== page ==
Two loyalists, a 14-year-old and and an 18-year-old, were wounded by the gunfire, but police said the wounds did not appear to be life-threatening. But the rumors that swirled afterward were. By the time the story filtered down in loyalist circles, most people, and especially most Protestants, believed the teenagers were shot as they stood innocently around one of the bonfires that loyalists light to commemorate the anniversary of King William’s victory over Catholic forces in 1690. Leaders of the loyalist paramilitary groups, who say they want to contain violence, said they feared there would be retaliation.

The official police account, and news accounts, supported the view that the youths had been victims of a violation of paramilitary protocol, firing across one of the peace lines, the walls that separate Catholic and Protestant working-class neighborhoods. The victims were portrayed as innocent.

But residents who live in the area disputed that account. Johnston has more credibility than most. He is Protestant, but lives on the Catholic side of the road.

“I get more trouble from my own,” he said, pointing to Tigers Bay. “This is a mixed area, this road. But we’re stuck between the two tribes.”

Johnston is frustrated, cynical, and resigned to the fact that New Lodge and Tigers Bay will attack each other, no matter how many compromises are made in the wider community.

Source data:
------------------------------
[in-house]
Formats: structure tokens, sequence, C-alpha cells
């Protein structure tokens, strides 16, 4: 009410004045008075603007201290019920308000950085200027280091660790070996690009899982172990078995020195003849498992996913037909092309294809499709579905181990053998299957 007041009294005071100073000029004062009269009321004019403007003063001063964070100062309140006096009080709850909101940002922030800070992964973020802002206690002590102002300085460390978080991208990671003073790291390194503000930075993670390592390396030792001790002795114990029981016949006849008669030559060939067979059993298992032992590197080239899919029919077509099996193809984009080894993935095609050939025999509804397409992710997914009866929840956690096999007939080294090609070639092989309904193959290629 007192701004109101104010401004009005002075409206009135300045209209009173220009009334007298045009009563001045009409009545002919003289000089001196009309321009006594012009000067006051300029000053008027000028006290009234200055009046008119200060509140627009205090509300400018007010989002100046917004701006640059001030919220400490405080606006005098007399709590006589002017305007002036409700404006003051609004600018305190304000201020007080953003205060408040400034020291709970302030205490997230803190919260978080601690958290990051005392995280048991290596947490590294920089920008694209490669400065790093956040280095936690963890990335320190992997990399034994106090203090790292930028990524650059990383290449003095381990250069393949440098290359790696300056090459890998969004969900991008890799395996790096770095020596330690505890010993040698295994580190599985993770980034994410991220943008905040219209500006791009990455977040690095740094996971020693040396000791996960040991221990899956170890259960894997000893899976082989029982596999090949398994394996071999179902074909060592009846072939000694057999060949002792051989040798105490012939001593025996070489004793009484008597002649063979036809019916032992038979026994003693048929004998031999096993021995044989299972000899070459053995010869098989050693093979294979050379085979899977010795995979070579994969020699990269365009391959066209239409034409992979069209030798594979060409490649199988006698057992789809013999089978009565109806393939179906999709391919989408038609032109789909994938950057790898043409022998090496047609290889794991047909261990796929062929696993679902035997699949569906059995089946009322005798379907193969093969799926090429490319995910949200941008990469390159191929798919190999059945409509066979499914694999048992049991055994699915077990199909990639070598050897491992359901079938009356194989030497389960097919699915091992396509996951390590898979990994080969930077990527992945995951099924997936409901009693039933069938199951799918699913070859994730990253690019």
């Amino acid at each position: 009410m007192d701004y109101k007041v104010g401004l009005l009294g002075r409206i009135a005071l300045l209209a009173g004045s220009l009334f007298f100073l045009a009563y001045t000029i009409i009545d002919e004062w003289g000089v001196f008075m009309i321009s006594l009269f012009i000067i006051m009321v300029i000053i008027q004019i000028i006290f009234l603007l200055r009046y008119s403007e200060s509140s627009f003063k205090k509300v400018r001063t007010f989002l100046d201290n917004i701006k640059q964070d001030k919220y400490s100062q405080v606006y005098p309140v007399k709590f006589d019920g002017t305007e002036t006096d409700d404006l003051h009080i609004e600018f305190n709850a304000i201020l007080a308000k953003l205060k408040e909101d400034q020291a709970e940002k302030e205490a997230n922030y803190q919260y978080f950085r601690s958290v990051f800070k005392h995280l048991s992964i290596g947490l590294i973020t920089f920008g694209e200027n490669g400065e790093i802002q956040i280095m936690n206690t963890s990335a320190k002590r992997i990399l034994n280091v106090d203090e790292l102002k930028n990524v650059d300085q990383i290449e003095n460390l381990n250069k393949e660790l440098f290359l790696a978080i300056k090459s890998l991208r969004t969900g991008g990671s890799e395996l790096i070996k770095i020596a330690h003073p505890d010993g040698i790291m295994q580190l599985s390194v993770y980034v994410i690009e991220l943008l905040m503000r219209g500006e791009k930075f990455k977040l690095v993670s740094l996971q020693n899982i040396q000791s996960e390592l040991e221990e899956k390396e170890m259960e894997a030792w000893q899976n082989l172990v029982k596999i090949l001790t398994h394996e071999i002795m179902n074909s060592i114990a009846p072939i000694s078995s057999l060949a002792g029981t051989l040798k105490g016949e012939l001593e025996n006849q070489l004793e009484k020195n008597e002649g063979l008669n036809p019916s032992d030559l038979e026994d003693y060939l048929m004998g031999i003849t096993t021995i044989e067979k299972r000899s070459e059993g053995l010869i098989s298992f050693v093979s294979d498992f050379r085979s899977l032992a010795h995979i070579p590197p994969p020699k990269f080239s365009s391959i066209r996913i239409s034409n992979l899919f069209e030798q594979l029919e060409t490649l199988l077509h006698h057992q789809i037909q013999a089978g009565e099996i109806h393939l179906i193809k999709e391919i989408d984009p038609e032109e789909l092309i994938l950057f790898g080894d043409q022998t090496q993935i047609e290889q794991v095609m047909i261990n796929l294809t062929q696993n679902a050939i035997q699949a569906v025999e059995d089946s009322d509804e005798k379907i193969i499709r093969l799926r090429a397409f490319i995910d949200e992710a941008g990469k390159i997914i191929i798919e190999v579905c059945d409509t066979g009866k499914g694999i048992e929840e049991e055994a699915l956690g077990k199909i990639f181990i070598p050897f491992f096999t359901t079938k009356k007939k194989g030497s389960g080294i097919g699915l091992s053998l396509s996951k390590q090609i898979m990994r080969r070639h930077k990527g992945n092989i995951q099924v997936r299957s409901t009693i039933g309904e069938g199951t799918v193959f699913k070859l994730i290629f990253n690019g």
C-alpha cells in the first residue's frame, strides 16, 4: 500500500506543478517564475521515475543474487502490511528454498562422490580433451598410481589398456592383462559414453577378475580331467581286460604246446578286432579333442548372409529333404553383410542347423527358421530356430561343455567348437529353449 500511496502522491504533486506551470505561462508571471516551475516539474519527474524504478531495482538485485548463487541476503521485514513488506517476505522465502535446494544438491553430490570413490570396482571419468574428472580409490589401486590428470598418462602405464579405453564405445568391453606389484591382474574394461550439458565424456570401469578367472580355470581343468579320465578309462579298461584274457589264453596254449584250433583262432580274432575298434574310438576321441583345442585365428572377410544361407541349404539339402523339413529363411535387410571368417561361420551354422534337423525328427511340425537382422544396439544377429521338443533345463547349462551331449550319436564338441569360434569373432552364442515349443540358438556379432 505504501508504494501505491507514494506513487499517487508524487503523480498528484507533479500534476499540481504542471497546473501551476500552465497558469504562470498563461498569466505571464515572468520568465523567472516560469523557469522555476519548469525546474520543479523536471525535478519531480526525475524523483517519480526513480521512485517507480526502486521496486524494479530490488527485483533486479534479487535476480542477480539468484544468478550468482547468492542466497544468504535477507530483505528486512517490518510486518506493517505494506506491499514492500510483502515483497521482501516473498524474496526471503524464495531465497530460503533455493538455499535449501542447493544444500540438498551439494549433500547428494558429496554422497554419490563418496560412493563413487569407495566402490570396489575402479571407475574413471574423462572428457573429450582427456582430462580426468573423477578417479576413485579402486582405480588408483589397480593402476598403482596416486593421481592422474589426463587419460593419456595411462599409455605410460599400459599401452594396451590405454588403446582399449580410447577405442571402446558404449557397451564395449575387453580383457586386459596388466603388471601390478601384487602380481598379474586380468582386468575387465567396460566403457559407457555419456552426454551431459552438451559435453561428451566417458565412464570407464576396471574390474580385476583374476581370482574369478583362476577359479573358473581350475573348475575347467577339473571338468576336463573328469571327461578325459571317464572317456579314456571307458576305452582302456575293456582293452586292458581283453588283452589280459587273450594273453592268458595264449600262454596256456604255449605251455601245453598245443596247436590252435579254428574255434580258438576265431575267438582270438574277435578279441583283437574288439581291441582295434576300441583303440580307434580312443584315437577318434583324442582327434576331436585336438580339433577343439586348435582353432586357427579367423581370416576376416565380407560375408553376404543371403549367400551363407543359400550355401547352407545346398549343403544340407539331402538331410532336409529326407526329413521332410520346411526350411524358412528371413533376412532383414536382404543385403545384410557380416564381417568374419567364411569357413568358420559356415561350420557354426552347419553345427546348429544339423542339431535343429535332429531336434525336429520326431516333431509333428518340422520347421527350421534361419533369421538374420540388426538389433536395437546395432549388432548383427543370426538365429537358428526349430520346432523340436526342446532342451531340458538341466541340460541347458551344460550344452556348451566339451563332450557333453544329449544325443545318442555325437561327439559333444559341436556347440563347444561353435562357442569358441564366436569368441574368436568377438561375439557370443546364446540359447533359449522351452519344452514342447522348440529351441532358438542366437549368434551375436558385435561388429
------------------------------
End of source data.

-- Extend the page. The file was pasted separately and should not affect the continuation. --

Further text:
“People think this only happens on the 12th. It might be worse now, but it happens all the time. In July, it’s the loyalists starting it up. In August, the republicans come out and do the same. They go at it, peace process or not. There’ll always be trouble here.”

So why stay?

Johnston indicated his 80-year-old mother in the background. His father, also in his 80s, sat in the living room. The old folks don’t want to move, can’t imagine leaving Duncairn Gardens.

But Duncairn Gardens has left them, Johnston said. And so he does his best. His windows are covered with wire. At night, he brings the garden hose in from the back, in case he needs to douse the fruits of a Molotov cocktail. When the IRA man opened up on the other side, Johnston flinched but didn’t get out of bed, knowing the direction of the shots. But, earlier Saturday, when someone on the loyalist side responded with small-handgun fire, Johnston, whose bedroom is in the front, flung himself out of bed, onto the floor.

“This is what you have to do,” he said, shrugging.

Duncairn Gardens, once a thriving shopping area, the busiest commercial stretch in North Belfast, is dying, consumed by the tribal hatreds that survive cease-fires, peace processes, and gestures like the Orangemen’s.

Half of Tigers Bay has moved out of Belfast, to northern suburbs like Rathcoole and Carrickfergus. But the loyalists will not cede the land to the burgeoning Catholic population. And so they return to Tigers Bay, to lob rocks and epithets over the porous fence separating the factions.

The government has told Johnston and other local residents that it put up the attractive brick wall, instead of a more utilitarian high corrugated iron fence, common in other parts of the city, because it wants to attract investors to the street, to return it to its past commercial glory.

Leslie Johnston shook his head at the thought.

“The place is gone,” he said, preparing for another night of tribal warfare, “and it’s never coming back.”